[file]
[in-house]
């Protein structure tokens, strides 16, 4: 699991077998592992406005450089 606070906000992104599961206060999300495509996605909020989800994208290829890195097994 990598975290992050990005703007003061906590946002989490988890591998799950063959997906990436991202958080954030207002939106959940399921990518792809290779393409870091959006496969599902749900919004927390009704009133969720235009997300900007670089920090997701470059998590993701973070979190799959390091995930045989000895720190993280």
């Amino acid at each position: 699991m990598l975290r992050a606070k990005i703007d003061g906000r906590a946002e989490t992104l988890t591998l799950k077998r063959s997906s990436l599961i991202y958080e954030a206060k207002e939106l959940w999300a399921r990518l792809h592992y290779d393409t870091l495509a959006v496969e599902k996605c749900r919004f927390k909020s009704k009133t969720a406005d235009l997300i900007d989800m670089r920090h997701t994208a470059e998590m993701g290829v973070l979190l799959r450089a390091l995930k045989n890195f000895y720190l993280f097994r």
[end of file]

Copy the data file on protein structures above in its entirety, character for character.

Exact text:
[in-house]
């Protein structure tokens, strides 16, 4: 699991077998592992406005450089 606070906000992104599961206060999300495509996605909020989800994208290829890195097994 990598975290992050990005703007003061906590946002989490988890591998799950063959997906990436991202958080954030207002939106959940399921990518792809290779393409870091959006496969599902749900919004927390009704009133969720235009997300900007670089920090997701470059998590993701973070979190799959390091995930045989000895720190993280």
């Amino acid at each position: 699991m990598l975290r992050a606070k990005i703007d003061g906000r906590a946002e989490t992104l988890t591998l799950k077998r063959s997906s990436l599961i991202y958080e954030a206060k207002e939106l959940w999300a399921r990518l792809h592992y290779d393409t870091l495509a959006v496969e599902k996605c749900r919004f927390k909020s009704k009133t969720a406005d235009l997300i900007d989800m670089r920090h997701t994208a470059e998590m993701g290829v973070l979190l799959r450089a390091l995930k045989n890195f000895y720190l993280f097994r």